The ledge fell about thirty feet straight down. I had no alternative but to go back up the way I had come down. That was an extremely awful truth because there was no purchase on the rock except for an ankle-deep channel that led up the wall. Bracing my back to the rock I dug my foot into the fissure and started to push. Push. Push. Just a few inches at a time. Then, halfway up I felt myself slipping. Push. Harder. My heart was erupting. I could feel my entire body surging with catecholamine. The fight or flight effect was shifting into overdrive. Slipping back down was also a bad thing because, if I did, my momentum would cause me to plunge over the thirty foot void that I just discovered a few minutes before. Push. Harder!
Then I discovered a fantastic new use for my fat body. If I turned slightly to my right I could chock my belly into the channel like a cork and reset my feet. Each time I successfully fastened my body I found myself nervously giggling. It was as if I was outside myself, amused at the comedy of someone else’s predicament.
In his book, “Deep Survival”, Laurence Gonzales lists the attributes of people who survive life and death situations such as these. He notes that staying calm requires a sense of humor – “In the initial crisis, survivors are making use of fear, not being ruled by it. Their fear often feels like and turns into anger, and that motivates them and makes them sharper. They understand at a deep level about being cool and are ever on guard against the mutiny of too much emotion. They keep their sense of humor and therefore keep calm.” (Deep Survival, pg. 287)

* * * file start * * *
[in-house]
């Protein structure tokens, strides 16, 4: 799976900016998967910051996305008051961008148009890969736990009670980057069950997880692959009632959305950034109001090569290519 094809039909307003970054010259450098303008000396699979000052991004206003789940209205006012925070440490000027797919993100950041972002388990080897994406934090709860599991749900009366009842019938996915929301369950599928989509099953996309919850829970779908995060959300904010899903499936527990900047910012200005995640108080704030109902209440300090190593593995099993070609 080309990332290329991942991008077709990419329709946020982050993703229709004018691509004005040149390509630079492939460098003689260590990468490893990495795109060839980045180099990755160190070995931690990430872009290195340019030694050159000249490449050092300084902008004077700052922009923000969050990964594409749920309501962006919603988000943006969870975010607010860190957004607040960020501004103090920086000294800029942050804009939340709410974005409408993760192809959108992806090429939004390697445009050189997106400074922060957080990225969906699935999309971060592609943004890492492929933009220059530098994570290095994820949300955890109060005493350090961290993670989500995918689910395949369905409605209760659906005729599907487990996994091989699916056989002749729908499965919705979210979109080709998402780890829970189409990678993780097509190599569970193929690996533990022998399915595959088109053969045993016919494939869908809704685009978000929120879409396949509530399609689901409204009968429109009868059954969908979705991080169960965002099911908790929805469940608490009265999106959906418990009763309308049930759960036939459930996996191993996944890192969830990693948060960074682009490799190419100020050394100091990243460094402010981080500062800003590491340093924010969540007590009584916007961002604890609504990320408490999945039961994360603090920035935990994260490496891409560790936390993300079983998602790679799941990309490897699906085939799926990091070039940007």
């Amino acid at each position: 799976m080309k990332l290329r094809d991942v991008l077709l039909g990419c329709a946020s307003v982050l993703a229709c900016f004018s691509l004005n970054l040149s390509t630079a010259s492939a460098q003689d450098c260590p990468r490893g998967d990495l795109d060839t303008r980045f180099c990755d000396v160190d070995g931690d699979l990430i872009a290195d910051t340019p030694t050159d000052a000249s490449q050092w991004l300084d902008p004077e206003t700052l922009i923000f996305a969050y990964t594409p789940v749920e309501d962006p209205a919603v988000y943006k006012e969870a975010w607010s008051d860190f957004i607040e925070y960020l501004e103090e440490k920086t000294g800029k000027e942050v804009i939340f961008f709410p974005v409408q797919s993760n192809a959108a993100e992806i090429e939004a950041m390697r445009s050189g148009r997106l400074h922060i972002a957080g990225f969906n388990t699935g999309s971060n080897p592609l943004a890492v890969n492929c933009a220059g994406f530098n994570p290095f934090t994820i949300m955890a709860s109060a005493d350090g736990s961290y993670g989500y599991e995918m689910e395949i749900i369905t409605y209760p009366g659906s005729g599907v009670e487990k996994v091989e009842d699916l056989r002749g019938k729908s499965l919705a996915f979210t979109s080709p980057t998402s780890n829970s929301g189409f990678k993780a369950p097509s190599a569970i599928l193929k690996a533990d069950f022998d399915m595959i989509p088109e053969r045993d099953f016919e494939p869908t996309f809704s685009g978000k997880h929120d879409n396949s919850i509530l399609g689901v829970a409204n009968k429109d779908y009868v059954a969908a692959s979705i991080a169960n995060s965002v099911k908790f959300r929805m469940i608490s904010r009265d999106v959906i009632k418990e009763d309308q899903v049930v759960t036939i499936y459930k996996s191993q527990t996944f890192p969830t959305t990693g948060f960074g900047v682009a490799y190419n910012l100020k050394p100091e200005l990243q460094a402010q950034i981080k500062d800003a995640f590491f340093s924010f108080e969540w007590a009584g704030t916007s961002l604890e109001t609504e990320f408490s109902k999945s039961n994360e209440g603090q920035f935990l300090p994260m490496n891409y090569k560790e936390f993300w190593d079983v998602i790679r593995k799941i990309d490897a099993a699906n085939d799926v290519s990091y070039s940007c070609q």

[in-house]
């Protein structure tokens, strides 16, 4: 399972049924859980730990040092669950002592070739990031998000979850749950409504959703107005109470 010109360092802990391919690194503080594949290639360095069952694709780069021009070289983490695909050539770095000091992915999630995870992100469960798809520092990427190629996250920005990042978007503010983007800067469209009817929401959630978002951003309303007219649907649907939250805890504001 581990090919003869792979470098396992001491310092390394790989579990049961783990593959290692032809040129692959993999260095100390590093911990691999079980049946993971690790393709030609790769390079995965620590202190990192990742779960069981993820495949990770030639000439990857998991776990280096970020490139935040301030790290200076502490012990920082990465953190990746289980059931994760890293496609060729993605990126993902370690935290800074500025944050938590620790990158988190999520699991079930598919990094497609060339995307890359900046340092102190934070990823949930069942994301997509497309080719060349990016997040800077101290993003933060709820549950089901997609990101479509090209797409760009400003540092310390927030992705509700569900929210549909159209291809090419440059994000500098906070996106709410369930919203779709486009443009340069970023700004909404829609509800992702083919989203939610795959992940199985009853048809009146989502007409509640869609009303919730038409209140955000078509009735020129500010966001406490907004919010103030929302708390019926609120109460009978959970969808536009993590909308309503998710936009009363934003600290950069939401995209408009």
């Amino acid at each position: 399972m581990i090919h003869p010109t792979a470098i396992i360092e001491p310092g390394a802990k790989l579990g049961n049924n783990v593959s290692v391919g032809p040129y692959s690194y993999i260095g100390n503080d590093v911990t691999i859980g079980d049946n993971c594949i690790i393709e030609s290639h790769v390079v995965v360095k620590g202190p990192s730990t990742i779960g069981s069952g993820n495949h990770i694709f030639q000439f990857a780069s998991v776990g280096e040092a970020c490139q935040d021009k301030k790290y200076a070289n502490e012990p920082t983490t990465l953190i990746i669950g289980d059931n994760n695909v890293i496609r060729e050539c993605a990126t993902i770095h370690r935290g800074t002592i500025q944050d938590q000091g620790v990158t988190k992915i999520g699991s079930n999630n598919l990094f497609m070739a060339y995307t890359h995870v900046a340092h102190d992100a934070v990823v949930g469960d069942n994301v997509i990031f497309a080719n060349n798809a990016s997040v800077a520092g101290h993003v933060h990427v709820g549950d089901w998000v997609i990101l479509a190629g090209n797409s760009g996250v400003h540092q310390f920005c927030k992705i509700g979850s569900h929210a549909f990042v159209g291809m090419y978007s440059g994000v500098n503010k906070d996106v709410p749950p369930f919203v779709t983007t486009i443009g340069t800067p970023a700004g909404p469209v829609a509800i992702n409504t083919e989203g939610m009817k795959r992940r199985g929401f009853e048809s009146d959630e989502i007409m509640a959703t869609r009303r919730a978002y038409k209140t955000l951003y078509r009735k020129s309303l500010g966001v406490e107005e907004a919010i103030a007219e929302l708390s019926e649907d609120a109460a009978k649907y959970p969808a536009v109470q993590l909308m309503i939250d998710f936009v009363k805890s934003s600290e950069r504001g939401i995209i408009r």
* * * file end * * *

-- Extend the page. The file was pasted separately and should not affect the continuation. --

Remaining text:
Now, this maneuver cost me a treasure of oxygen and what little residual water I had in my body, but it was bought and paid for when I reached the top and managed one more shove. I rolled right, and there I was; right back where I started from. No wiser, just huffing and puffing, once again facing my dented sense of mortality.
Back up the hill I reasoned that panic would not solve my dilemma. “Just go back the way you came,” was my instinct. But by now reason was tied more directly to lack of oxygen and water; firmly anchored to the truth that I was utterly lost in the mesa’s digestive stream, and I had failed to take mental notes on the route. There was no breadcrumb trail to follow and I could not find a single footprint of my own.